survive if you can, die if you must – A Poem by Ugwu Erochukwu Shedrach

survive if you can, die if you must

do not vitiate your name for a nameless god,
your vacuous songs still offer blindness to
          the stretch.
you are grappled, in a vista of withered daffodils, your eyes,
catches a blue by the tail, you exhale rustic air.
          your throat, sings a morbid madrigal, while strangers hear a doleful threnody.
your father cleans dust off your book shelf, & picks a note you wrote about your departure,
he takes it with him, & let the wetness in his eyes
          wash away the trifling writings.
you came from the origin of wild poems, that found meditation congenial in sugarcane farms.
you cannot change your name —
          you are no biological misfit.
others do not know who you are, even yourself,
you sap laughter from caffeine, while they laugh
at your burnt skin.
          you become a vagrant, carrying a switchblade about in your breast pocket.
even the wind calls you a certain name— dead man, red herring in an incog body.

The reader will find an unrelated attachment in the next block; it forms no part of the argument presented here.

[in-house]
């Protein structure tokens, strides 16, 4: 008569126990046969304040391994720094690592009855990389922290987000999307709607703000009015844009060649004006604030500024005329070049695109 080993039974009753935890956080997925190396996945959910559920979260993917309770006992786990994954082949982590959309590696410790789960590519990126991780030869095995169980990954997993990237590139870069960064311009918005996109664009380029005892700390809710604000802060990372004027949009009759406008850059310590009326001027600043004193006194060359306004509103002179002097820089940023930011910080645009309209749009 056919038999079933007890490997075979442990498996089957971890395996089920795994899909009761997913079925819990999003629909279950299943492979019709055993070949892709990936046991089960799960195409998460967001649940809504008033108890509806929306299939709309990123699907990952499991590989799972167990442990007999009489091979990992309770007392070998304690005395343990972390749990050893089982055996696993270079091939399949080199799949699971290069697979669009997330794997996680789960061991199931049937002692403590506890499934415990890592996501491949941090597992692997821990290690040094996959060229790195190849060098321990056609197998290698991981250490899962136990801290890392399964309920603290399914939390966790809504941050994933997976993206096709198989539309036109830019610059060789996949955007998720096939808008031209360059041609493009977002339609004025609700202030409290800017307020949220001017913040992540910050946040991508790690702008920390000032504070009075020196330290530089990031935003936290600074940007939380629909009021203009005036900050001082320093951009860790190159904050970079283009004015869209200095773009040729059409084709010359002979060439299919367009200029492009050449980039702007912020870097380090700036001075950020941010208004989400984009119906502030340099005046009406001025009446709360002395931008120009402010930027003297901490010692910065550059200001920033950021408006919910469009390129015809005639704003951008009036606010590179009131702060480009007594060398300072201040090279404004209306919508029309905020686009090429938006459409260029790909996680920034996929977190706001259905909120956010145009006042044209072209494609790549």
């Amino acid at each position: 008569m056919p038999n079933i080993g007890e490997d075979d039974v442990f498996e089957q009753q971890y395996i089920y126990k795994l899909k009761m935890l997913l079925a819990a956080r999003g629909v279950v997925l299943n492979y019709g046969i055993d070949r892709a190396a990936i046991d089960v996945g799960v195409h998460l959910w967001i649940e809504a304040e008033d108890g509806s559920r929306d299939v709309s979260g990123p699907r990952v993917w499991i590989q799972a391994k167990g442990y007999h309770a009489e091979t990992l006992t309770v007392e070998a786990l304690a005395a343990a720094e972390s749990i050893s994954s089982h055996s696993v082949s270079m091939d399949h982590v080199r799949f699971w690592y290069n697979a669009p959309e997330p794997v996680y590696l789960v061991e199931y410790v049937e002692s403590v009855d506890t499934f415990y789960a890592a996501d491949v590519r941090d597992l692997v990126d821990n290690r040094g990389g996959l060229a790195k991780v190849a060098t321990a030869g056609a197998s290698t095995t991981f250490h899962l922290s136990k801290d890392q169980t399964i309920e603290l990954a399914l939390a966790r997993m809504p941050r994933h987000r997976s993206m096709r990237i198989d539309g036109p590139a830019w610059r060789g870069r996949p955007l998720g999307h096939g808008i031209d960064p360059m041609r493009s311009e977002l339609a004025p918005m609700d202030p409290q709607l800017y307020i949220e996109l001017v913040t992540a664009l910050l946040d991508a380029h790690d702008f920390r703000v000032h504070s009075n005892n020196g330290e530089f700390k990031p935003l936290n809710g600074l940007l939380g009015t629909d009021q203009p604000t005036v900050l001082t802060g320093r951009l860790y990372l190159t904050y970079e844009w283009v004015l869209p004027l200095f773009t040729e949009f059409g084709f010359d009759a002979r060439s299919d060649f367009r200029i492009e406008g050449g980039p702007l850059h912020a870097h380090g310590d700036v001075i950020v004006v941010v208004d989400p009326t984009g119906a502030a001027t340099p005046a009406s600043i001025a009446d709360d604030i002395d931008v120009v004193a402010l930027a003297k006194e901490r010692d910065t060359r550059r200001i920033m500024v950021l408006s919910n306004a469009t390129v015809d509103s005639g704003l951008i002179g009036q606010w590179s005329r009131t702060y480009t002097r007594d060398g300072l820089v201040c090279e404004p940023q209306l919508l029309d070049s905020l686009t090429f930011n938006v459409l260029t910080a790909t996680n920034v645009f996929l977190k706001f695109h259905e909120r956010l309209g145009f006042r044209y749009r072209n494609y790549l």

black man.
the world will run away from you, then return in despicable form, hide yourself, pray, or they’ll mistake death for dearth.

Ugwu Erochukwu Shedrach Ugwu Erochukwu Shedrach (@ShedrachUG) / Twitter is a young soil conservationist, farmer, poet & the author of Black Traveller, a poetry chapbook. He was shortlisted for the 2017 Commonwealth Youth Poetry Prize. His works have appeared in Praxis Magazine, African Writer, Swquak Back, Algebra of Owls and elsewhere.  He lives & write from Enugu, where he takes care of his maize farm.

Banner: Swirling Visage Forward, a digital image (c) Robert Frede Kenter

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